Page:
A variant of the exploitation film consisting of low- to mid-budget, non-mainstream, US genre films released between 1970 and 1975, starring black actors in key roles, and originally intended for black urban audiences. Blaxploitation films range across a number of genres, including the crime film (Black Caesar (Larry Cohen, 1973)), the horror film (Blacula (William Crain, 1972)), and the western (Boss Nigger (Jack Arnold, 1974)). Nonetheless, the films share many characteristics, including strong black protagonists with anti-authoritarian attitudes, predominantly black urban settings (replacing the southern settings of earlier race films (see black cinema (us)), rhythm-and-blues soundtracks (often with extended montage sequences set to music), culturally specific dress codes and language use, high levels of violence, and a liberated attitude towards sex.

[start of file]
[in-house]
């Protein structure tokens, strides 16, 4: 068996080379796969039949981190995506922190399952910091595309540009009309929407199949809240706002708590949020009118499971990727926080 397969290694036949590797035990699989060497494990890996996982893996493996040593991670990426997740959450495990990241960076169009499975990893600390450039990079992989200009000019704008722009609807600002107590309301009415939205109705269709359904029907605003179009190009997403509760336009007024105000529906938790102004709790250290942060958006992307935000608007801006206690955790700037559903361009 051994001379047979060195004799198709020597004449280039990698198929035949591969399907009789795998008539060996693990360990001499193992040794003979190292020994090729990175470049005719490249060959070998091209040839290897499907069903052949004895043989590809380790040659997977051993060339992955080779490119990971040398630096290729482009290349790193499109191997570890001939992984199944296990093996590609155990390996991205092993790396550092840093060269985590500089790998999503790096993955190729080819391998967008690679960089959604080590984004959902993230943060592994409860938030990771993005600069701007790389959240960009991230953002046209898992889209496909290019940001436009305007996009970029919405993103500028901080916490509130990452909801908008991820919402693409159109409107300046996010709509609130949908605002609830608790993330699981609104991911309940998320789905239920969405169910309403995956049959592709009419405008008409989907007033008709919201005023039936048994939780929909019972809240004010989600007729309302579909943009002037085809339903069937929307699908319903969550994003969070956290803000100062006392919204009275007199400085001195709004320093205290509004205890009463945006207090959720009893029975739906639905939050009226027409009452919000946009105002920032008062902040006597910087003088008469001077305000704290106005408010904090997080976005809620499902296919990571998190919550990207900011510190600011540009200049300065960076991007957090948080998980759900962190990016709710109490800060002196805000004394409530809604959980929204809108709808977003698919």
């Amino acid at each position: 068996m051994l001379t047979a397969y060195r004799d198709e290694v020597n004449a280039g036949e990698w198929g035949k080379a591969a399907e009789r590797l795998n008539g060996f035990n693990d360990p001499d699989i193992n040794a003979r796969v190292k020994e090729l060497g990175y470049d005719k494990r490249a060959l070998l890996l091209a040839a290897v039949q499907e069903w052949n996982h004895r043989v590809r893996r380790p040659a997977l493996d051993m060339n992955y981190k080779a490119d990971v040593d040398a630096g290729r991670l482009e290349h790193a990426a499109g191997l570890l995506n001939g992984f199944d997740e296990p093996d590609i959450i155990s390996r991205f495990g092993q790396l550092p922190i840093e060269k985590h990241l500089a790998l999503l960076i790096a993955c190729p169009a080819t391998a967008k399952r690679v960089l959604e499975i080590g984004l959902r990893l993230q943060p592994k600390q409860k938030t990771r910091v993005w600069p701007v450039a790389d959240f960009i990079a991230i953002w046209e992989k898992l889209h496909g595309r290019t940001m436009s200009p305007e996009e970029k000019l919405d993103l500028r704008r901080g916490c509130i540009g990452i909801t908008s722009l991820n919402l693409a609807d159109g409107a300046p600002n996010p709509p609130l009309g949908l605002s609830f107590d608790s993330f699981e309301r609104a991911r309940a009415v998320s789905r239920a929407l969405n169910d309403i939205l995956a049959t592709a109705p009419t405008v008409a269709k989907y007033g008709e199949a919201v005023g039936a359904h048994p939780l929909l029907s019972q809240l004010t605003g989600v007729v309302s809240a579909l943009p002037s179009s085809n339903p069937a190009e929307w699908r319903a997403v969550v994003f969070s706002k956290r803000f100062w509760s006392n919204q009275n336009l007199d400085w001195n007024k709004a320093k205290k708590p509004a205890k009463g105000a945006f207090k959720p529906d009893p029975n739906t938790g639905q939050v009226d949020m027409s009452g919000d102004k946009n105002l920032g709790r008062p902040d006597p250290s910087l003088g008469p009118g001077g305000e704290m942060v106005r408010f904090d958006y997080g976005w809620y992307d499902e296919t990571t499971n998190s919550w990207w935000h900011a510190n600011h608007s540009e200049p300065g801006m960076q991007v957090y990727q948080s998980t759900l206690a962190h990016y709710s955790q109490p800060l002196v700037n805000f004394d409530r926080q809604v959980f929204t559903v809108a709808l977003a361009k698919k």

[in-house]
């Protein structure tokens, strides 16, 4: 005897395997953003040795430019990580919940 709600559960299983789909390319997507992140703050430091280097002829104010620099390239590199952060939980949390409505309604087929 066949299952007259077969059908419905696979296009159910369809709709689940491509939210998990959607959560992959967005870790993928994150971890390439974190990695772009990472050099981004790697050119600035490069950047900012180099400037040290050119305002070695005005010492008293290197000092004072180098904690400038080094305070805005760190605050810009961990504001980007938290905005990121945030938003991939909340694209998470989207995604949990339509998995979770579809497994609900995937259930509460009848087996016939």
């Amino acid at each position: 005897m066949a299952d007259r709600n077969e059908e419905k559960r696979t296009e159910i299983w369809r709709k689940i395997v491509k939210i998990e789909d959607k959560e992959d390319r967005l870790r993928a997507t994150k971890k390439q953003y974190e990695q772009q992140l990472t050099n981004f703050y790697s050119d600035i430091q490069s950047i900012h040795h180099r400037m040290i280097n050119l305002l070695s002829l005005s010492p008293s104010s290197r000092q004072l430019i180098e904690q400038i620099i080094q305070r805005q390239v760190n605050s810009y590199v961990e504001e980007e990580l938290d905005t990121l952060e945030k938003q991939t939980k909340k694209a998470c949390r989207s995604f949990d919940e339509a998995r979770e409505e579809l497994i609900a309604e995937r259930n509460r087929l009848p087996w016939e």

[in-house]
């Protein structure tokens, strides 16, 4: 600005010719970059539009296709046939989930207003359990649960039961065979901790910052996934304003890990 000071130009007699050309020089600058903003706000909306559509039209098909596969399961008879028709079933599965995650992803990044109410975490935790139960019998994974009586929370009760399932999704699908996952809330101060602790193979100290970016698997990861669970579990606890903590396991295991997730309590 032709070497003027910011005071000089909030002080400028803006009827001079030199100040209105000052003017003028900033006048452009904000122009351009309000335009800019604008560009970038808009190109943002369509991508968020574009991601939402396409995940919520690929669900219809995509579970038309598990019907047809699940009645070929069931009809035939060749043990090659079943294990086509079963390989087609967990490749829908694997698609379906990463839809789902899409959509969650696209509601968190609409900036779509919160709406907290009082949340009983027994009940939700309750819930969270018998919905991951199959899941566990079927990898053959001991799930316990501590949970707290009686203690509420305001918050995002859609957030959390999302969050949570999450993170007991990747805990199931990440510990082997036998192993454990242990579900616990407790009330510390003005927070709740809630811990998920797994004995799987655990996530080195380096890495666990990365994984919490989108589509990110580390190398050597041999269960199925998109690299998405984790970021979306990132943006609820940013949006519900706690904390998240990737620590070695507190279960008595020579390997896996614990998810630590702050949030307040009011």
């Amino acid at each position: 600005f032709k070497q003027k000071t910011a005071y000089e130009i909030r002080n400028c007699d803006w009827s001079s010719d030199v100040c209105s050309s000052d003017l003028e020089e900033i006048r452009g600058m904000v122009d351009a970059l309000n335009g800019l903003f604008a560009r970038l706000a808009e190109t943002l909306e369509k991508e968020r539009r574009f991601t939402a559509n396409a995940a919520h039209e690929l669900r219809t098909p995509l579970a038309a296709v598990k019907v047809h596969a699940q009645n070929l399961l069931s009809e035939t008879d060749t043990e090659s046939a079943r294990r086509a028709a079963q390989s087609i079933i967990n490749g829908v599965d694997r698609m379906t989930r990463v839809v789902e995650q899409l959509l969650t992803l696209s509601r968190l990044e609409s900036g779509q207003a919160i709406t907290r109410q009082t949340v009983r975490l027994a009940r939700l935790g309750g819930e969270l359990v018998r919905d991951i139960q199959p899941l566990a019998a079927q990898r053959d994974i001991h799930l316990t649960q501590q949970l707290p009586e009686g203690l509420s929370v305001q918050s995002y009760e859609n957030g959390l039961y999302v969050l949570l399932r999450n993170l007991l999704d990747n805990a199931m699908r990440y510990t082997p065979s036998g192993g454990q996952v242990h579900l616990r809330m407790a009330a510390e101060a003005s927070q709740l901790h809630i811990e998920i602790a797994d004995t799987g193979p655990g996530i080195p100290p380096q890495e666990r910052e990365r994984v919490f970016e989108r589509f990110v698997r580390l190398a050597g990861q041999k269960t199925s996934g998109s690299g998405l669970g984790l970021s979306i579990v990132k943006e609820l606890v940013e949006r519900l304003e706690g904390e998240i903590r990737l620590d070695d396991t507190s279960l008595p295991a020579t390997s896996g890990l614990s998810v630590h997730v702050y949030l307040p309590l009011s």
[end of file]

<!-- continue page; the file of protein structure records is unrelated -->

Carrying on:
Kuhn, A. and Westwell, G. (2012). "Blaxploitation." In A Dictionary of Film Studies. Oxford University Press. Retrieved 15 Dec. 2015
To find what we have in the Library's collection, you can do a subject search for "blaxploitation films" in the online catalog. That search will show you what film titles are classified as these films as well as books and other items about them. As you look at the list under blaxploitation films, the subject headings which include "history and criticism" critically talk about the genre itself.
Articles and other writings about movies can be found in many publications. Our collection does not include a journal or magazine which looks exclusively at blaxploitation films. Other film journals within our collection will cover these films. You can use Film & Television Literature Index to find relevant articles.
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